LookingAtTheTexualizedRhetSit exercise, start with some notes of description, leading to some initial consideration of how the artifact addresses the rhetorical situation.
BSUHomePageAsArgument - followed by your initials.
1. Use the guide below to make notes on your observations. Use Longaker, pp. XX for more. The actual home page is http://www.bemidjistate.edu. Try it out to get a sense of how the interactions work. Then use screencast to describe the content that was active on 20 Sep. (The screencasts are the same. One has a higher resolution than the other.)
I've adapted the guide a little to suit the artifact we're looking at - and especially to include considerations of interaction.
2. As you did before, draw on y0ur notes to compose a couple of informal but extensive paragraphs about how the BSU home page argues for a set of beliefs, values, and a way of understanding the university. These are very preliminary. From these notes, we'll define as a group how to further analyze the home page as an argument.
The elements of the page tend to stay the same from week to week: a background image with a set of circles, each containing a portrait image. The specific background image, the specific portraits, and the accompanying text is changed each week (I believe it's by week). The lower panel that slides into view when the page is scrolled also remains constant. The content in the upper part of the panel changes regularly; the content in the lower squares remains constant.
Each aspect deserves 5 - 7 sentences or points each. Perhaps more. As Longaker notes, understanding a rhetorical message depends on understanding the presuppositions in which that specific message and the interaction is embedded. === A description of the artifact === Describe the page. For the text, consider length, the nature of the sentence (it isn't one), the level of formality .... The headings in the menus are text, too. === the implied rhetor === From the artifact, what can you infer about the implied rhetor? Not just demographic info but values, beliefs, knowledge ... === the intended addressee === From the artifact, what can you infer about the intended addressee? Again, not just basic info but values, beliefs, knowledge ... And in this case, what the intended address is expected to do to work with the page. === the occasion === From the artifact, infer the **specific** occasion. This is part of kaios, along with the exigence. Something occasions the rhetor to tweet and so shapes the text. The background image, the portraits, and the text associated with the portraits change regularly. That's going to be a signal of the occasion and the exigence. === the exigence === From the artifact, infer the exigence. === the kind of discourse=== Deliberative, judicial, epideictic. There are three kinds of discourse involved: one in words and text, and another in image, and a third in interaction. Consider the menu items: Academics, Admissions, etc, and the text that appears in the panel that appears when a user rolls over a menu item. That's text discourse. ===the forum and genre === The forum is the web, and the genre is university home page. === the physical material === Consider here the interaction of scrolling to bring the panel into view, moving the mouse indicator over menus, clicking on the images, what happens when a user rolls over a menu item. === the presuppositions === Draw on what you have inferred from your consideration above to consider the presuppositions. The more you develop this, the more you will understand the text and how it works rhetorically. ===the issue or question=== From the artifact, and what you have considered above, infer the issue or question that **this specific set of images** address.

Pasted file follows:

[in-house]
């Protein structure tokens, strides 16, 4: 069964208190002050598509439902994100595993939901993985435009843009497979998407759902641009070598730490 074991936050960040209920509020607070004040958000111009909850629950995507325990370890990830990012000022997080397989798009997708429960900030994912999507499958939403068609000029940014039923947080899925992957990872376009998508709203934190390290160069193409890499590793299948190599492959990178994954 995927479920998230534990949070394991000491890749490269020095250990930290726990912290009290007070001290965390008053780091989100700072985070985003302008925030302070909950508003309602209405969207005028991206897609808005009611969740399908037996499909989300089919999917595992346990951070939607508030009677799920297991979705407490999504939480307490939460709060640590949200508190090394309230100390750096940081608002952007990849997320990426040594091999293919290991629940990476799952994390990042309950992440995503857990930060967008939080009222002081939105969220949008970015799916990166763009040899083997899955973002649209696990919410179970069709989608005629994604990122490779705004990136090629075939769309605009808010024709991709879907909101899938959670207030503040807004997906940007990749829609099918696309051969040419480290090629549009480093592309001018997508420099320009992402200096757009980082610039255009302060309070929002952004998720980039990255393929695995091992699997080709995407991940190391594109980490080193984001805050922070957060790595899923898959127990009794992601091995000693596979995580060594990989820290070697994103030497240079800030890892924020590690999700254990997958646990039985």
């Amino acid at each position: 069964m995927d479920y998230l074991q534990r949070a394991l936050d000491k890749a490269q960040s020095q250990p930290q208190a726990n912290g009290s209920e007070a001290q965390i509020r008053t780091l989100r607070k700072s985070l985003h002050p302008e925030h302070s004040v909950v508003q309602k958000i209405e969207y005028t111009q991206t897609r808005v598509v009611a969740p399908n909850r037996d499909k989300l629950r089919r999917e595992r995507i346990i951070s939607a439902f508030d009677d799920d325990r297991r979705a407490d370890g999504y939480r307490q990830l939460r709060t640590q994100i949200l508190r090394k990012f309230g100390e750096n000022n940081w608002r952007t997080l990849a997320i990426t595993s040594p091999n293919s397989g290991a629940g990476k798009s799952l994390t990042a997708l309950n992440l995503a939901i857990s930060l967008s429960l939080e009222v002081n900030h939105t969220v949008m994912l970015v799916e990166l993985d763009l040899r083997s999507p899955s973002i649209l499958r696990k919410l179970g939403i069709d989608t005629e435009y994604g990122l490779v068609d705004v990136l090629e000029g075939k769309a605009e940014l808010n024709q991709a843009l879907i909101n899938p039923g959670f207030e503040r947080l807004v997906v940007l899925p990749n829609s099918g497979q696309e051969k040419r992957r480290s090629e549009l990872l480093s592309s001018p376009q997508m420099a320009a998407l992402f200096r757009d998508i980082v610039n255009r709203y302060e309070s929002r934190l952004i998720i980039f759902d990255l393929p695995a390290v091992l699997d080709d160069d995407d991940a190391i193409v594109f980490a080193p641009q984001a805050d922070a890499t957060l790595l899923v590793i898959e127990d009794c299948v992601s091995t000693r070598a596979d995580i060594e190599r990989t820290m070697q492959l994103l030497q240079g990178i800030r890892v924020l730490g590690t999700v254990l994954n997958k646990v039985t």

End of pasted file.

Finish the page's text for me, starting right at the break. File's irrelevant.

BSU Homepage as an Argument, Part 2: PresentationalEnthymemesAndTheBSUHomepage